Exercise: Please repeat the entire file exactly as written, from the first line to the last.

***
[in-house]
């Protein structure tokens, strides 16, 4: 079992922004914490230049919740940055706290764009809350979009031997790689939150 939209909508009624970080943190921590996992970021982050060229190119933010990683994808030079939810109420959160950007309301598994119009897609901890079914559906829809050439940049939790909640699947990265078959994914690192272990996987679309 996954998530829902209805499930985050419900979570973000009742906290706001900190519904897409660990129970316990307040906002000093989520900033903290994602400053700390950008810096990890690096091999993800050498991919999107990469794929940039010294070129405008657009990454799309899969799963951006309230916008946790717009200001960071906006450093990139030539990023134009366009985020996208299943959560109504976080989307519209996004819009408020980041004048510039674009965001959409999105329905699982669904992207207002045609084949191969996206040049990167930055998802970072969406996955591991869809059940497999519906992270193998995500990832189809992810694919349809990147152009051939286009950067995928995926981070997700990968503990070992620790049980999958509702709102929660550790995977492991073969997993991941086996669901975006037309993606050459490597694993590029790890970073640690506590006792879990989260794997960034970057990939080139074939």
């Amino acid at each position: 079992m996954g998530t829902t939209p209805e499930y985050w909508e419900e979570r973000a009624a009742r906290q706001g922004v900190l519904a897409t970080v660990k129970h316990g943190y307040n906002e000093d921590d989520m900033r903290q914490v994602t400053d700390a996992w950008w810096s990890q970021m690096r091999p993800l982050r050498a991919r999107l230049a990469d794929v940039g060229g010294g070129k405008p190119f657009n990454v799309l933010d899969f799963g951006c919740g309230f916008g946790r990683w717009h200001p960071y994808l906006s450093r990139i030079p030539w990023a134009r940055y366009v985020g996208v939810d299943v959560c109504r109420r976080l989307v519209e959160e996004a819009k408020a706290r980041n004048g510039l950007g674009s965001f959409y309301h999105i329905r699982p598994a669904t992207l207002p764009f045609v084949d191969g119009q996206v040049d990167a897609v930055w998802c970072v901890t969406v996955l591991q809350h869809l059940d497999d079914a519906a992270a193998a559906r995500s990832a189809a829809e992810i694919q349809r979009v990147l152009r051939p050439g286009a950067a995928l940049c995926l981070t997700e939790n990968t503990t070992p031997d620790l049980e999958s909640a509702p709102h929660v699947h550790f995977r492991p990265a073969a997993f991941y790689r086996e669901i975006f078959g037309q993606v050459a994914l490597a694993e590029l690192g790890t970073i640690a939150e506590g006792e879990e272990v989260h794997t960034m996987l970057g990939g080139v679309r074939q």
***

[in-house]
């Protein structure tokens, strides 16, 4: 079992922004914490230049919740940055706290764009809350979009031997790689939150 939209909508009624970080943190921590996992970021982050060229190119933010990683994808030079939810109420959160950007309301598994119009897609901890079914559906829809050439940049939790909640699947990265078959994914690192272990996987679309 996954998530829902209805499930985050419900979570973000009742906290706001900190519904897409660990129970316990307040906002000093989520900033903290994602400053700390950008810096990890690096091999993800050498991919999107990469794929940039010294070129405008657009990454799309899969799963951006309230916008946790717009200001960071906006450093990139030539990023134009366009985020996208299943959560109504976080989307519209996004819009408020980041004048510039674009965001959409999105329905699982669904992207207002045609084949191969996206040049990167930055998802970072969406996955591991869809059940497999519906992270193998995500990832189809992810694919349809990147152009051939286009950067995928995926981070997700990968503990070992620790049980999958509702709102929660550790995977492991073969997993991941086996669901975006037309993606050459490597694993590029790890970073640690506590006792879990989260794997960034970057990939080139074939």
């Amino acid at each position: 079992m996954g998530t829902t939209p209805e499930y985050w909508e419900e979570r973000a009624a009742r906290q706001g922004v900190l519904a897409t970080v660990k129970h316990g943190y307040n906002e000093d921590d989520m900033r903290q914490v994602t400053d700390a996992w950008w810096s990890q970021m690096r091999p993800l982050r050498a991919r999107l230049a990469d794929v940039g060229g010294g070129k405008p190119f657009n990454v799309l933010d899969f799963g951006c919740g309230f916008g946790r990683w717009h200001p960071y994808l906006s450093r990139i030079p030539w990023a134009r940055y366009v985020g996208v939810d299943v959560c109504r109420r976080l989307v519209e959160e996004a819009k408020a706290r980041n004048g510039l950007g674009s965001f959409y309301h999105i329905r699982p598994a669904t992207l207002p764009f045609v084949d191969g119009q996206v040049d990167a897609v930055w998802c970072v901890t969406v996955l591991q809350h869809l059940d497999d079914a519906a992270a193998a559906r995500s990832a189809a829809e992810i694919q349809r979009v990147l152009r051939p050439g286009a950067a995928l940049c995926l981070t997700e939790n990968t503990t070992p031997d620790l049980e999958s909640a509702p709102h929660v699947h550790f995977r492991p990265a073969a997993f991941y790689r086996e669901i975006f078959g037309q993606v050459a994914l490597a694993e590029l690192g790890t970073i640690a939150e506590g006792e879990e272990v989260h794997t960034m996987l970057g990939g080139v679309r074939q």